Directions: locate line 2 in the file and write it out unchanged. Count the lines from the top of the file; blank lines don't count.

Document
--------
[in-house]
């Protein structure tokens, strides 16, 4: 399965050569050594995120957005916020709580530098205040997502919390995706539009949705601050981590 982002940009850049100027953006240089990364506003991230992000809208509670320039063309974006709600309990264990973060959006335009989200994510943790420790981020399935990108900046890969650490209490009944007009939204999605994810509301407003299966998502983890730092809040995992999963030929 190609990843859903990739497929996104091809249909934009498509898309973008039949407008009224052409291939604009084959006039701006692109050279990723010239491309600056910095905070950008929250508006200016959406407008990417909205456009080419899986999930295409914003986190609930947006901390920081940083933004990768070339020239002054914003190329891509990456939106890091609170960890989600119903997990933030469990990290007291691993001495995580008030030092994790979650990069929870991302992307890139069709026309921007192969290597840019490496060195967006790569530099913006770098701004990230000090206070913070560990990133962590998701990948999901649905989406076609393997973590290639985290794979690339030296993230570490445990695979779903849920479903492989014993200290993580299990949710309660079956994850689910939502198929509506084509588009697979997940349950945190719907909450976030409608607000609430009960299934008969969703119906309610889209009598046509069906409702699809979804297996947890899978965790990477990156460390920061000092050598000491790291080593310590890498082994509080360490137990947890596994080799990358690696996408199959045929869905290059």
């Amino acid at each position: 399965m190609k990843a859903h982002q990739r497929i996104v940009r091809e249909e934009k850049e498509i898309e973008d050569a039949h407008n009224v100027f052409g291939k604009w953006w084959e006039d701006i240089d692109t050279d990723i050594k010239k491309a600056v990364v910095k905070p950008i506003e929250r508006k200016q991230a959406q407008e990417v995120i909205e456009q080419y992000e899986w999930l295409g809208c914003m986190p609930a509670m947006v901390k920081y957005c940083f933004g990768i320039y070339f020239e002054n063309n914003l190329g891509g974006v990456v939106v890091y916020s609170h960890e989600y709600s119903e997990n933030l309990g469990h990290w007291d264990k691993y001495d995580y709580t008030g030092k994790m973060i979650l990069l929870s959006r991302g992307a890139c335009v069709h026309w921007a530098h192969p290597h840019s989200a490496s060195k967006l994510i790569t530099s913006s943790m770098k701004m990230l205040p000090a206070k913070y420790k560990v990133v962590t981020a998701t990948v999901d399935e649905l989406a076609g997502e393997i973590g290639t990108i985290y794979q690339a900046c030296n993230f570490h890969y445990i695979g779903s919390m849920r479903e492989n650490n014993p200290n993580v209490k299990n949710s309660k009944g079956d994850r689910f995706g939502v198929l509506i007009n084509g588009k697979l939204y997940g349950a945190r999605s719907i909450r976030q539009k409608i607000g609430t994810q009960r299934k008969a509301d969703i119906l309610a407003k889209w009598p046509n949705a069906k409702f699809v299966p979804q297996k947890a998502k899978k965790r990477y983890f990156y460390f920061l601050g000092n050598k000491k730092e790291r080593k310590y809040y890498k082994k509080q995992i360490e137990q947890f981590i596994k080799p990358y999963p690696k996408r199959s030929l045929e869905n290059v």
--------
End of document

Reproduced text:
């Protein structure tokens, strides 16, 4: 399965050569050594995120957005916020709580530098205040997502919390995706539009949705601050981590 982002940009850049100027953006240089990364506003991230992000809208509670320039063309974006709600309990264990973060959006335009989200994510943790420790981020399935990108900046890969650490209490009944007009939204999605994810509301407003299966998502983890730092809040995992999963030929 190609990843859903990739497929996104091809249909934009498509898309973008039949407008009224052409291939604009084959006039701006692109050279990723010239491309600056910095905070950008929250508006200016959406407008990417909205456009080419899986999930295409914003986190609930947006901390920081940083933004990768070339020239002054914003190329891509990456939106890091609170960890989600119903997990933030469990990290007291691993001495995580008030030092994790979650990069929870991302992307890139069709026309921007192969290597840019490496060195967006790569530099913006770098701004990230000090206070913070560990990133962590998701990948999901649905989406076609393997973590290639985290794979690339030296993230570490445990695979779903849920479903492989014993200290993580299990949710309660079956994850689910939502198929509506084509588009697979997940349950945190719907909450976030409608607000609430009960299934008969969703119906309610889209009598046509069906409702699809979804297996947890899978965790990477990156460390920061000092050598000491790291080593310590890498082994509080360490137990947890596994080799990358690696996408199959045929869905290059």